Slough House (Jackson Lamb 7) by Mick Herron
|Slough House (Jackson Lamb 7) by Mick Herron|
|Reviewer: Sue Magee|
|Summary: Biting satire and laugh-out-loud humour. Definitely recommended.|
|Buy? Yes||Borrow? Yes|
|Pages: 320||Date: February 2021|
|Publisher: John Murray|
|External links: Author's website|
Longlisted for Theakston Old Peculier Crime Novel of the Year 2022
Someone is killing secret service agents, past and present, from the Slough House team. Jackson Lamb can't understand it. Well, what he actually can't understand is why, having seen them, anyone would bother. But the deaths are mounting up and something needs to be done. After all when things went awry on Spook Street, they generally went the full Chris Grayling. Over at Regent's Park, Diana Taverner is quietly jubilant about an operation which saw the perpetrator of a Novichok poisoning in the UK (three people seriously injured and one dead) dispatched. It isn't just the message that was sent: she's also delighted that she managed to fund the operation off the books. Some private money was brought in. She won't always be so jubilant about this.
You know exactly what you're getting with Mick Heron's Jackson Lamb series. From a negative point of view, you're going to get something that's written in a tried and tested format: open with a description of Slough House, lay out the plot, do the exciting bit and finish off with another description of Slough House. You know that the satire will be merciless: History has an open-door policy. Any fool can walk in.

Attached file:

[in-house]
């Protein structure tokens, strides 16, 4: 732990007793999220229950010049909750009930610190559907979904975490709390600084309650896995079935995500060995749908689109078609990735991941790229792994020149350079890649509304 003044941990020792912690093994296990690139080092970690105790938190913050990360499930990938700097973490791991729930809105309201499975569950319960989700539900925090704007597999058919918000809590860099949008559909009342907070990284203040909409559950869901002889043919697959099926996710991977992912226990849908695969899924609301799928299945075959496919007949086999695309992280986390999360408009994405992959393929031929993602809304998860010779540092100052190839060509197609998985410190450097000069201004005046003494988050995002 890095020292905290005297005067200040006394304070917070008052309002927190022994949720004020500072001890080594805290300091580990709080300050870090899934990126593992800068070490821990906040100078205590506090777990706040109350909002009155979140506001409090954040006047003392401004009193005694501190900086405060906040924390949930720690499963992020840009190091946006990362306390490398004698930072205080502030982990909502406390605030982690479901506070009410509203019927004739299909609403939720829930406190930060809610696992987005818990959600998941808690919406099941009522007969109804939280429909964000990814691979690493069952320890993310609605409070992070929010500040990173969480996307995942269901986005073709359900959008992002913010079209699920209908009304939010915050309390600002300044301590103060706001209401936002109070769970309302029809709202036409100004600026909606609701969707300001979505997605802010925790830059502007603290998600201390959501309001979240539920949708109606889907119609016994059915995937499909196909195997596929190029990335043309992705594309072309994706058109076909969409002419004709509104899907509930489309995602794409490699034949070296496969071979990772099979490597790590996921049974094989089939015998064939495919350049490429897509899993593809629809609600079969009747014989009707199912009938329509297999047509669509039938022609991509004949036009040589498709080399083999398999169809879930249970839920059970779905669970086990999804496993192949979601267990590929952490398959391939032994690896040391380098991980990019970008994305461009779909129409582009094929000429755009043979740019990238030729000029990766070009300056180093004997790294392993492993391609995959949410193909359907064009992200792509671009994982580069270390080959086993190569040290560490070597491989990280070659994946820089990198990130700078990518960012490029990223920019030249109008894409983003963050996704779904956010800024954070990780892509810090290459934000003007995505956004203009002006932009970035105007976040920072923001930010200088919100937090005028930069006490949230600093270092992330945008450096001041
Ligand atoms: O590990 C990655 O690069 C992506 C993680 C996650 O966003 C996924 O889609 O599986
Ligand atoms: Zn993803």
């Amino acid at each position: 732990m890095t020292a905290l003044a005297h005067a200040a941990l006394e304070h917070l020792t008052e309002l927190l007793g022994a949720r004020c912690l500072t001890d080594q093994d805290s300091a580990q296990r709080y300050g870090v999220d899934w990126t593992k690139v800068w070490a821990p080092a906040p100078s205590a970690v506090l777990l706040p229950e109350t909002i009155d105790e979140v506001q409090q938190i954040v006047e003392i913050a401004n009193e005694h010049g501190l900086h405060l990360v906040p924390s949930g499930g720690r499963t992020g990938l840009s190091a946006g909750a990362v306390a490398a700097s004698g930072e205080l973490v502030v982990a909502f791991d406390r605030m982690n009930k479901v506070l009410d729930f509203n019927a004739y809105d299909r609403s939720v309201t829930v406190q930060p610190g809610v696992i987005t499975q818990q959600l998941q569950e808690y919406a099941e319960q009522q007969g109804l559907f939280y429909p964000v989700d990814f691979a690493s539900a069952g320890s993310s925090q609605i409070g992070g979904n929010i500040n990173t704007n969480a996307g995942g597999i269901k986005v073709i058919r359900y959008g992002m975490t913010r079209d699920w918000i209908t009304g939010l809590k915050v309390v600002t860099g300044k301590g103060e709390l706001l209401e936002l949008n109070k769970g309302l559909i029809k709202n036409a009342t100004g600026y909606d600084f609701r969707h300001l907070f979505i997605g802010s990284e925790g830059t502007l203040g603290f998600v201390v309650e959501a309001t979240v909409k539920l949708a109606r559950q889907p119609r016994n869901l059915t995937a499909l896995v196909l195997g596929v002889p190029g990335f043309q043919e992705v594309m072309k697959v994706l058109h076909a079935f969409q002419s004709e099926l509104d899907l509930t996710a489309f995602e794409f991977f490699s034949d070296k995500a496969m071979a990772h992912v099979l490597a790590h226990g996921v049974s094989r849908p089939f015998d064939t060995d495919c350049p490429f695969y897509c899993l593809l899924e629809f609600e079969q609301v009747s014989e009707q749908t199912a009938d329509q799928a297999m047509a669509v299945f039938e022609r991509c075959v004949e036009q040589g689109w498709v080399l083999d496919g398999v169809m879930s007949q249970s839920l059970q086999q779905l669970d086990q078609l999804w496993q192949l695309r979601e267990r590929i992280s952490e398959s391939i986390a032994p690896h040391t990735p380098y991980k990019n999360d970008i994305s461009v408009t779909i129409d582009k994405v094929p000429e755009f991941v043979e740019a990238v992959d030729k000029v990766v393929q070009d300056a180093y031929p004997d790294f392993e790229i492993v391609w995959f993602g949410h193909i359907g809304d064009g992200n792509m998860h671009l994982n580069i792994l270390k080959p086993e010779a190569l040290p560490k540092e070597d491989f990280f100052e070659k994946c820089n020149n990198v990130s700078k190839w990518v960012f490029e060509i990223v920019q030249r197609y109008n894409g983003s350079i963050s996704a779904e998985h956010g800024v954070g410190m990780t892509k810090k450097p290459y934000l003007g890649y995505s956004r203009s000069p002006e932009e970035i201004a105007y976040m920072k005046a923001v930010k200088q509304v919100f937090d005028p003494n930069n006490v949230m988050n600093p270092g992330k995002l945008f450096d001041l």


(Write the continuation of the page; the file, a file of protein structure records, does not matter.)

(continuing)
Or the description of the prime minister as a cross between a game show host and a cartoon yeti.
Occasionally, you'll wonder if something has been introduced simply so that Jackson Lamb can be politically incorrect about it. Reece Nesmith III is a gay American dwarf: I couldn't spot any plot reason for his having achondroplasia but it does give Lamb the opportunity to make some offensive comments. Perhaps the least offensive is to tell people not to worry about what they say in front of him as it'll all go over his head.
Oliver Nash is still head of the Limitations Committee: every Joe's nightmare: a career bureaucrat with an operational veto. This might be the reason why Lady Di chose to go off the books with her operation: even Oliver Nash can't stop something of which he's not aware. The source of the funds was Damien Cantor, head of a rolling news channel, who's about to think he's done more than donate money to a good cause.
The characters we know and love are all there. River Cartwright is still mourning the loss of Sidonie Baker. Roddy Ho's still a wizard with a computer but as un-self-aware as ever and Catherine Standish is still trying to keep things running without resorting to alcohol, no matter how much Lamb tries to tempt her. Lech Wicinski would prefer to be called Alec but it's a moot point as no one speaks to him. His face still looks as though it lost an argument with a cheese grater. Yes - you know exactly what you're getting.
And the surprising things is that it's still fresh, it's still funny and it's still a damned good story. The satire is biting and no one is exempt, even senior royalty. In earlier books, I thought that Peter Judd was the alter ego of Boris Johnson but we have two bites of the cherry in Slough House: Peter Judd's still there but Boris Johnson is the prime minister over at number ten. Don't worry there's plenty to have a dig at to cover both characters.
It's a very good read and even if you came to it without having read the earlier books in the series you wouldn't feel any more lost than the occupants of Slough House do on a permanent basis but don't deprive yourself of a pleasure: start at the beginning.
I'd like to thank the publishers for letting Bookbag have a review copy.
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